Analysis Of Multichannel And Multimodal Biomedical Signals Using Recurrence Plot Based Techniques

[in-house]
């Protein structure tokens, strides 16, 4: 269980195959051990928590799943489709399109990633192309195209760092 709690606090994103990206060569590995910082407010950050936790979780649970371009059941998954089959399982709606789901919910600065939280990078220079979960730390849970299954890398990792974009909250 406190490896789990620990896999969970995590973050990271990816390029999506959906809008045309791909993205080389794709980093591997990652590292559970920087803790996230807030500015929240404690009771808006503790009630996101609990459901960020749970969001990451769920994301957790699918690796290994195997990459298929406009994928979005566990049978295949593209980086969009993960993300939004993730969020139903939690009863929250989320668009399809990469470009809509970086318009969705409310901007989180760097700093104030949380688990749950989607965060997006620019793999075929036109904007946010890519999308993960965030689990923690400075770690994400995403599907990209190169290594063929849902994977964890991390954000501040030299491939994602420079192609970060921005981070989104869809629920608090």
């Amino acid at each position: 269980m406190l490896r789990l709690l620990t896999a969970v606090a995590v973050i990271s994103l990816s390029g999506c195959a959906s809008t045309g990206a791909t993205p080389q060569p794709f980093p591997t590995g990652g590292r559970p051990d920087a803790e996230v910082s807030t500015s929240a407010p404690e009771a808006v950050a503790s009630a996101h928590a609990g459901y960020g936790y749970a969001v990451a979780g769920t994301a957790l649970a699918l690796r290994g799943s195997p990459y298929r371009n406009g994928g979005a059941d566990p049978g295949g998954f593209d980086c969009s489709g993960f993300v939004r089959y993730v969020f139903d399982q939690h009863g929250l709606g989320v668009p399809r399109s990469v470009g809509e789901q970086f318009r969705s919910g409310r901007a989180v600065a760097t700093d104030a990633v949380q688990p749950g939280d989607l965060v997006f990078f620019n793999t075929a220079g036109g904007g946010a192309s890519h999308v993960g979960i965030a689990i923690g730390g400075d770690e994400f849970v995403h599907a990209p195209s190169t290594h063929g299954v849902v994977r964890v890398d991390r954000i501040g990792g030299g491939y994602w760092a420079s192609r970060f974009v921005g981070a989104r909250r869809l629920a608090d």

For most of the naturally occurring signals, especially biomedical signals, the underlying physical process generating the signal is often not fully known, making it difficult to obtain a parametric model. Therefore, signal processing techniques are used to analyze the signal for non-parametrically characterizing the underlying system from which the signals are produced. Most of the real life systems are nonlinear and time varying, which poses a challenge while characterizing them. Additionally, multiple sensors are used to extract signals from such systems, resulting in multichannel signals which are inherently coupled. In this thesis, we counter this challenge by using Recurrence Plot based techniques for characterizing biomedical systems such as heart or brain, using signals such as heart rate variability (HRV), electroencephalogram(EEG) or functional magnetic resonance imaging (fMRI), respectively, extracted from them. In time series analysis, it is well known that a system can be represented by a trajectory in an N-dimensional state space, which completely represents an instance of the system behavior. Such a system characterization has been done using dynamical invariants such as correlation dimension, Lyapunov exponent etc. Takens has shown that when the state variables of the underlying system are not known, one can obtain a trajectory in ‘phase space’ using only the signals obtained from such a system. The phase space trajectory is topologically equivalent to the state space trajectory. This enables us to characterize the system behavior from only the signals sensed from them. However, estimation of correlation dimension, Lyapunov exponent, etc, are vulnerable to non-stationarities in the signal and require large number of sample points for accurate computation, both of which are important in the case of biomedical signals. Alternatively, a technique called Recurrence Plots (RP) has been proposed, which addresses these concerns, apart from providing additional insights. Measures to characterize RPs of single and two channel data are called Recurrence Quantification Analysis (RQA) and cross RQA (CRQA), respectively. These methods have been applied with a good measure of success in diverse areas. However, they have not been studied extensively in the context of experimental biomedical signals, especially multichannel data. In this thesis, the RP technique and its associated measures are briefly reviewed. Using the computational tools developed for this thesis, RP technique has been applied on select single channel, multichannel and multimodal (i.e. multiple channels derived from different modalities) biomedical signals. Connectivity analysis is demonstrated as post-processing of RP analysis on multichannel signals such as EEG and fMRI. Finally, a novel metric, based on the modification of a CRQA measure is proposed, which shows improved results. For the case of single channel signal, we have considered a large database of HRV signals of 112 subjects recorded for both normal and abnormal (anxiety disorder and depression disorder) subjects, in both supine and standing positions. Existing RQA measures, Recurrence Rate and Determinism, were used to distinguish between normal and abnormal subjects with an accuracy of 58.93%. A new measure, MLV has been introduced, using which a classification accuracy of 98.2% is obtained. Correlation between probabilities of recurrence (CPR) is a CRQA measure used to characterize phase synchronization between two signals. In this work, we demonstrate its utility with application to multimodal and multichannel biomedical signals. First, for the multimodal case, we have computed running CPR (rCPR), a modification proposed by us, which allows dynamic estimation of CPR as a function of time, on multimodal cardiac signals (electrocardiogram and arterial blood pressure) and demonstrated that the method can clearly detect abnormalities (premature ventricular contractions); this has potential applications in cardiac care such as assisted automated diagnosis. Second, for the multichannel case, we have used 16 channel EEG signals recorded under various physiological states such as (i) global epileptic seizure and pre-seizure and (ii) focal epilepsy. CPR was computed pair-wise between the channels and a CPR matrix of all pairs was formed. Contour plot of the CPR matrix was obtained to illustrate synchronization. Statistical analysis of CPR matrix for 16 subjects of global epilepsy showed clear differences between pre-seizure and seizure conditions, and a linear discriminant classifier was used in distinguishing between the two conditions with 100% accuracy. Connectivity analysis of multichannel EEG signals was performed by post-processing of the CPR matrix to understand global network-level characterization of the brain. Brain connectivity using thresholded CPR matrix of multichannel EEG signals showed clear differences in the number and pattern of connections in brain connectivity graph between epileptic seizure and pre-seizure. Corresponding brain headmaps provide meaningful insights about synchronization in the brain in those states. K-means clustering of connectivity parameters of CPR and linear correlation obtained from global epileptic seizure and pre-seizure showed significantly larger cluster centroid distances for CPR as opposed to linear correlation, thereby demonstrating the efficacy of CPR. The headmap in the case of focal epilepsy clearly enables us to identify the focus of the epilepsy which provides certain diagnostic value. Connectivity analysis on multichannel fMRI signals was performed using CPR matrix and graph theoretic analysis. Adjacency matrix was obtained from CPR matrices after thresholding it using statistical significance tests. Graph theoretic analysis based on communicability was performed to obtain community structures for awake resting and anesthetic sedation states. Concurrent behavioral data showed memory impairment due to anesthesia. Given the fact that previous studies have implicated the hippocampus in memory function, the CPR results showing the hippocampus within the community in awake state and out of it in anesthesia state, demonstrated the biological plausibility of the CPR results. On the other hand, results from linear correlation were less biologically plausible. In biological systems, highly synchronized and desynchronized systems are of interest rather than moderately synchronized ones. However, CPR is approximately a monotonic function of synchronization and hence can assume values which indicate moderate synchronization. In order to emphasize high synchronization/ desynchronization and de-emphasize moderate synchronization, a new method of Correlation Synchronization Convergence Time (CSCT) is proposed. It is obtained using an iterative procedure involving the evaluation of CPR for successive autocorrelations until CPR converges to a chosen threshold. CSCT was evaluated for 16 channel EEG data and corresponding contour plots and histograms were obtained, which shows better discrimination between synchronized and asynchronized states compared to the conventional CPR. This thesis has demonstrated the efficacy of RP technique and associated measures in characterizing various classes of biomedical signals. The results obtained are corroborated by well known physiological facts, and they provide physiologically meaningful insights into the functioning of the underlying biological systems, with potential diagnostic value in healthcare.